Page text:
The patient from Lanarkshire is undergoing a procedure where blood is circulated outside the patient`s body and oxygen added artificially.

The same treatment - called extra corporeal membrane oxygenation (ECMO) - was giving to pregnant mother Sharon Pentleton in July after she suffered an extreme reaction to the H1N1 virus.

Ms Pentleton, who made a full recovery, was taken to Sweden because no beds were available at the UK specialist unit in Leicester.

The Scottish Government revealed the latest development as part of a weekly update which showed about 1,000 Scots are now catching the virus each day.

Health officials said about 7,034 people caught H1N1 in the past week, up from about 6,180 the previous week.

The rate of GP consultations for flu-like illnesses was 62.1 per 100,000 people, an increase from last week`s figure of 53.3.

As of Wednesday, 165 people with swine flu had been hospitalised since the start of the outbreak.

Health Secretary Nicola Sturgeon said: “The potential threat from H1N1 remains serious, even if it continues to be a relatively mild virus.

“Vaccination is the best defence we have against the H1N1 virus and Scotland is preparing very well for the vaccination programme.”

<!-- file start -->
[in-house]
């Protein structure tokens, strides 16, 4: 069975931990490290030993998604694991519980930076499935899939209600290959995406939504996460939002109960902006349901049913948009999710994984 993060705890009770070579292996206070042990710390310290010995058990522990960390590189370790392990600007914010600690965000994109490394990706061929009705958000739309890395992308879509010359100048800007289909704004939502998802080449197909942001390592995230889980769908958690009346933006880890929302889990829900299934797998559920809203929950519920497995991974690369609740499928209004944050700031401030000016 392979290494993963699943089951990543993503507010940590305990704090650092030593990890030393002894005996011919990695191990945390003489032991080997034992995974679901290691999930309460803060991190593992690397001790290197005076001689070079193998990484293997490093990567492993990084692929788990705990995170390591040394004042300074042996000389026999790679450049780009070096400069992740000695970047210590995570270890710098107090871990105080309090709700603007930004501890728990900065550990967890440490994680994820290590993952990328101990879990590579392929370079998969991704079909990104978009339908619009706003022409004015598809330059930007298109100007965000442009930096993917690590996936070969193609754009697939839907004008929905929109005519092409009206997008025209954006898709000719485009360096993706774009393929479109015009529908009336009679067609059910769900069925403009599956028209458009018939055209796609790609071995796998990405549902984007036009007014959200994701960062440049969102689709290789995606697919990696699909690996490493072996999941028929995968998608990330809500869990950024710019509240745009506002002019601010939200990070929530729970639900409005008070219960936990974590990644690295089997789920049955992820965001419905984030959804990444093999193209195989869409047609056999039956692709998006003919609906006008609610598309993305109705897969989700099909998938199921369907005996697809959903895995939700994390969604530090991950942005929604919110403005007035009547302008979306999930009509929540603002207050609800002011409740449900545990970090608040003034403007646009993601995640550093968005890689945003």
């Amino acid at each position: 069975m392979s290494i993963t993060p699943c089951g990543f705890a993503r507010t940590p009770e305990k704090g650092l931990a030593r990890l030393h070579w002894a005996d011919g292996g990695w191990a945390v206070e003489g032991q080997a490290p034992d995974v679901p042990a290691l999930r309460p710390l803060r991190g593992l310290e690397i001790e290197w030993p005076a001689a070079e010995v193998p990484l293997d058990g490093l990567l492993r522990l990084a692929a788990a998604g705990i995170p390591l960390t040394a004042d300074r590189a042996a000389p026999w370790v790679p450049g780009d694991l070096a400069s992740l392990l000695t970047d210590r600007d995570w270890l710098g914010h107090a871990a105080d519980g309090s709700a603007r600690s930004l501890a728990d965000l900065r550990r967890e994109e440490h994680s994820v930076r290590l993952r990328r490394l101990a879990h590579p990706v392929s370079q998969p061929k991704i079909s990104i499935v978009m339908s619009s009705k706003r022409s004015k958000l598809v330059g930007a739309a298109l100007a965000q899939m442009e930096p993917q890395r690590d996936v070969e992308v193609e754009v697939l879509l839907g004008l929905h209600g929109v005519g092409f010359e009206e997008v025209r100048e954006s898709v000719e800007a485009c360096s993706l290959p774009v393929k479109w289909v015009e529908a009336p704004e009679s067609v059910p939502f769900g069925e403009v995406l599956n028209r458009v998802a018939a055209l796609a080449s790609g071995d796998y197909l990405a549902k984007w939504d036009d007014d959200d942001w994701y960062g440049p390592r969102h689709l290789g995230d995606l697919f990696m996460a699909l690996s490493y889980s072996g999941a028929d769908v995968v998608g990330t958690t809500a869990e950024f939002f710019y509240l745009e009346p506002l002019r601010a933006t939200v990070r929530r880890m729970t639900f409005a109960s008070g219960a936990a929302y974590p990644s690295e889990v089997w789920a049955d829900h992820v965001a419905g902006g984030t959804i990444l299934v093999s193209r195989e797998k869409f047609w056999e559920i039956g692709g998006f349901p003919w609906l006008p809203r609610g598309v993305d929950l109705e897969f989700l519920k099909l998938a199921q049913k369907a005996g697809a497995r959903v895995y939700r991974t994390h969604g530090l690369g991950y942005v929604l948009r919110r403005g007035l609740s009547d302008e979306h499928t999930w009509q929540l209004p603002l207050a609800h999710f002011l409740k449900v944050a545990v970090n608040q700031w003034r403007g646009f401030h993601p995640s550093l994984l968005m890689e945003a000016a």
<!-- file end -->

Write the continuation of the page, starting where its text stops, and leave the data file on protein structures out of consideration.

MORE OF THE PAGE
Health Protection Scotland revealed it wants to blood test children to track the spread of swine flu and discover if people are building up immunity.

School children were picked because they have proved most susceptible to the H1N1 infection.

Only one or two secondary schools would need to take part in the tests, which would be voluntary.

A Government spokesman said: “With a new virus like H1N1, it`s incredibly important for public health that we learn as much about how it behaves as possible.

“This study is designed to give public health doctors an insight into how to manage outbreaks in schools and other communities.

“It makes sense to carry out surveillance where possible and where parents and children are happy to give consent.”